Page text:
Wright Electric, a provider of electric propulsion systems for regional aircraft, has launched an initiative to develop batteries targeting 1,000-watt-hours per kilogram (Wh/kg) pack-level specific energy.
According to the company, its 1,000-Wh batteries would enable the electrification of hard-to-decarbonize transportation sectors, such as electric aircraft with 100 passengers. Given that the vast majority of aerospace carbon emissions are in aircraft with 100 or more passengers, these batteries would enable a paradigm shift in decarbonization.
“When I founded Wright, the best vehicle batteries had [specific energy] below 250 Wh/kg,” said Jeff Engler, CEO of Wright. “Now several large manufacturers are advertising cells at double that capacity, and we have visibility into new battery chemistries that could get us to our target of 1,000 Wh/kg.”
Founded in 2016, Wright’s goal is to decarbonize the aerospace industry. The company works with easyJet, NASA, Y Combinator, DARPA–Energy, and the U.S. Department of Defense. The company has built power-dense electric motors, inverters, and generators for aerospace and defense applications. It recently tested its electric motor to 1 MW and is planning for altitude testing at the NASA Electric Aircraft Testbed (NEAT).
Building on this work, Wright is now applying its expertise in lightweight mechanical and electrical systems to battery development. Since 2021, it has been conducting experiments with overlooked battery technologies that could be ideal for applications that require extremely light weight, safety, and compactness.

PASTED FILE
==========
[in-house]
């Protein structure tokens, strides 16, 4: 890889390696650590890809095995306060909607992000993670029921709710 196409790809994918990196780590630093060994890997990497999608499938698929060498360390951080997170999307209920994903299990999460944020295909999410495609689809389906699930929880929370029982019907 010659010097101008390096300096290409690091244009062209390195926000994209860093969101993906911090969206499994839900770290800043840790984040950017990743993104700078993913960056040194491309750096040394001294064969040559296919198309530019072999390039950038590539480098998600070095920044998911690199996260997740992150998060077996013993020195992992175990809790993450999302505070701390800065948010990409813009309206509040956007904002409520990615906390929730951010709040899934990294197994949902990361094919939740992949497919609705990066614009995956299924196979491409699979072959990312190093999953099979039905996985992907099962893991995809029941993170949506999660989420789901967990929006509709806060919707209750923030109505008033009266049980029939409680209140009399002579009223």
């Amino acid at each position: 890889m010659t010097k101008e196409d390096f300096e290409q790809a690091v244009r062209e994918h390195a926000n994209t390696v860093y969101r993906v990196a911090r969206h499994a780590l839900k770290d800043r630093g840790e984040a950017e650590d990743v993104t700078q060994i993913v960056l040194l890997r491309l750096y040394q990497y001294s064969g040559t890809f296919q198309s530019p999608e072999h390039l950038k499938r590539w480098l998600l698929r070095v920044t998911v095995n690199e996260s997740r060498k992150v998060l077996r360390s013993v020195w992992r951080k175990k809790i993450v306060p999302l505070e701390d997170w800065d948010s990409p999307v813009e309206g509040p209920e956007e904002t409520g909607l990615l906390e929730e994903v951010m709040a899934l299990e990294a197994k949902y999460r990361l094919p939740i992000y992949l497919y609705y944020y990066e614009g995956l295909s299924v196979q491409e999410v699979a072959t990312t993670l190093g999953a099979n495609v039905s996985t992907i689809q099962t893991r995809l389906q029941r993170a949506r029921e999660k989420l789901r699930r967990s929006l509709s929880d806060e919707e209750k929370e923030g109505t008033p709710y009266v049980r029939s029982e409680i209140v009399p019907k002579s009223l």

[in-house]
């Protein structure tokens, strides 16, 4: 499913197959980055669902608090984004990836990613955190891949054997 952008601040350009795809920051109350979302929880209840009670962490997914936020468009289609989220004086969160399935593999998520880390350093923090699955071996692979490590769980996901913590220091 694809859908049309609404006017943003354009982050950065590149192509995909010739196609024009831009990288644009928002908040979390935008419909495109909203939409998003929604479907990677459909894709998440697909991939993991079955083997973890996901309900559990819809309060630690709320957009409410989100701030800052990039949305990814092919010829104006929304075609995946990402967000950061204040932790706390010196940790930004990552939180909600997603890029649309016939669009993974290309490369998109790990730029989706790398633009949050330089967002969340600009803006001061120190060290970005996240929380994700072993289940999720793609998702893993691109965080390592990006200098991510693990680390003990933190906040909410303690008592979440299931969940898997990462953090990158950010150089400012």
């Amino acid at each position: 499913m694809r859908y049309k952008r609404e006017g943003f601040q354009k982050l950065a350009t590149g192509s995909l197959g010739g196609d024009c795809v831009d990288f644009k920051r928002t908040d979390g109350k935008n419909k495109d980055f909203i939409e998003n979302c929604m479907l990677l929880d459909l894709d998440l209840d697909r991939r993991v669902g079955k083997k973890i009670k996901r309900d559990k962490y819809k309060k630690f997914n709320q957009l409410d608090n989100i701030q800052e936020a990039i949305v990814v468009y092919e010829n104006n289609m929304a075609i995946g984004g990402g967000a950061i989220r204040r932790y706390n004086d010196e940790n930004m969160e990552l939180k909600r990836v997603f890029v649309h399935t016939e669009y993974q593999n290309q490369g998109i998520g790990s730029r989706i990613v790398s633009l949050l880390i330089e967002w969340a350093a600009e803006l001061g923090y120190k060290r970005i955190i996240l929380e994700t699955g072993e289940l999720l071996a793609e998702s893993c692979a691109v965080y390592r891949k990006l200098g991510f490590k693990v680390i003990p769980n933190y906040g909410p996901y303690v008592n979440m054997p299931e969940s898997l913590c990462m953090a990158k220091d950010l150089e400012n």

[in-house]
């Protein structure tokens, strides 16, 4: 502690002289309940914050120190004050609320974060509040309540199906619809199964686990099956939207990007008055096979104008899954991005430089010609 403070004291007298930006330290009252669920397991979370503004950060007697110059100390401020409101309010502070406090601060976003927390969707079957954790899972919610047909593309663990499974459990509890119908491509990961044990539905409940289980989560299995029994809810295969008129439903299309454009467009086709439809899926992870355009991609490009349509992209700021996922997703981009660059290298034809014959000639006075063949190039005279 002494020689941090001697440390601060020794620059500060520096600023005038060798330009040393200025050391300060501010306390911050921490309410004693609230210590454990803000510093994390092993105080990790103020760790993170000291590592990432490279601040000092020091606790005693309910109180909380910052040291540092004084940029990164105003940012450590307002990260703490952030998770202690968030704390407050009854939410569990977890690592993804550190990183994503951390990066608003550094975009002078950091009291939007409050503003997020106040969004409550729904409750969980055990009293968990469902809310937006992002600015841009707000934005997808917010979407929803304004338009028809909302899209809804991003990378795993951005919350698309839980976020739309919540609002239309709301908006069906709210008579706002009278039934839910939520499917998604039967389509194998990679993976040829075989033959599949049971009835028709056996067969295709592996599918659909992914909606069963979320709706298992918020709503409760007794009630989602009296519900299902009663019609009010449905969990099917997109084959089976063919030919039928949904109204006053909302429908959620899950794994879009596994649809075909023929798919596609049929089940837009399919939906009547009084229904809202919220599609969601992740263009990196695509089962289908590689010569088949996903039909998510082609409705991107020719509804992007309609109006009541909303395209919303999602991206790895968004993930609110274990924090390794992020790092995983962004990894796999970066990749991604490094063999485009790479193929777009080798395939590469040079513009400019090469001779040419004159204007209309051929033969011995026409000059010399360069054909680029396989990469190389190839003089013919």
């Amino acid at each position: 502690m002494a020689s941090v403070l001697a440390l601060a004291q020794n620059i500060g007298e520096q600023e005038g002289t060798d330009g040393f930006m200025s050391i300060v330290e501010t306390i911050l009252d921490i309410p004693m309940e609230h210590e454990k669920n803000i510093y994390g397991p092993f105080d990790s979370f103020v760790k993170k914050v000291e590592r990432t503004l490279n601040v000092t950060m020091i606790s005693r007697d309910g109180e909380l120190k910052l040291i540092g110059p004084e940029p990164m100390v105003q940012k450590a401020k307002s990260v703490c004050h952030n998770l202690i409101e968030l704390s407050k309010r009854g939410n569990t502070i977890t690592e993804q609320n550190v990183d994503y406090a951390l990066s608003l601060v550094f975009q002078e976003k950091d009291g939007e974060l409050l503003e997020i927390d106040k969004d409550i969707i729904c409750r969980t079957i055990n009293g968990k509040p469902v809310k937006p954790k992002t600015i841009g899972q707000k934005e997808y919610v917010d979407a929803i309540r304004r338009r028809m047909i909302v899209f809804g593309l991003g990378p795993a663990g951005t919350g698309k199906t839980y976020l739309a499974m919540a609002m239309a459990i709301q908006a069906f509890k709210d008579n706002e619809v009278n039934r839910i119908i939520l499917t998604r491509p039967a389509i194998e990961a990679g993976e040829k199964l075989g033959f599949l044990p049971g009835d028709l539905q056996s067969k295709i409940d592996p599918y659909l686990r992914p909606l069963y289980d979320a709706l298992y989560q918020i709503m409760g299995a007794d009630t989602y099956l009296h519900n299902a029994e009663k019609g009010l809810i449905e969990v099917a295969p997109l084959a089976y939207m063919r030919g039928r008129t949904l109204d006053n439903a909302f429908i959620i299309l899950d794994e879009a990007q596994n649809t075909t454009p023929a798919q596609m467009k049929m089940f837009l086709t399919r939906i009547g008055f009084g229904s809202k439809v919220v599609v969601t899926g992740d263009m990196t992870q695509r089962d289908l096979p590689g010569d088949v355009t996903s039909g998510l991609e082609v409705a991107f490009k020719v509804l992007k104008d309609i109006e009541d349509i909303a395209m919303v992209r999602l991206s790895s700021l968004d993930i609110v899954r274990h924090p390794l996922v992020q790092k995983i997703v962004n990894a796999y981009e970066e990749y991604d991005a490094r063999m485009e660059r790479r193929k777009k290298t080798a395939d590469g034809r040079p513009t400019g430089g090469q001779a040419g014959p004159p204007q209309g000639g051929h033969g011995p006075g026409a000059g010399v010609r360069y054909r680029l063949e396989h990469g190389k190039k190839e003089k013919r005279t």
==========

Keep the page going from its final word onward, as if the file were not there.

“We have developed experience building lightweight thermally-managed electric propulsion systems, and we see a way to apply that knowledge to the design of large molten battery packs,” says Colin Tschida, head of Powertrain at Wright. “To cultivate a breakthrough in energy storage, we engaged four chemistry PhDs to act as scouts for promising battery chemistries. This month, we are beginning our second phase of validation experiments with the approaches that showed the most promise.”
Wright says initial packs will be released for laboratory testing in 2025, and hopes to roll out products to aerospace and defense early adopters in 2027.
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Filed Under: Batteries, Technology News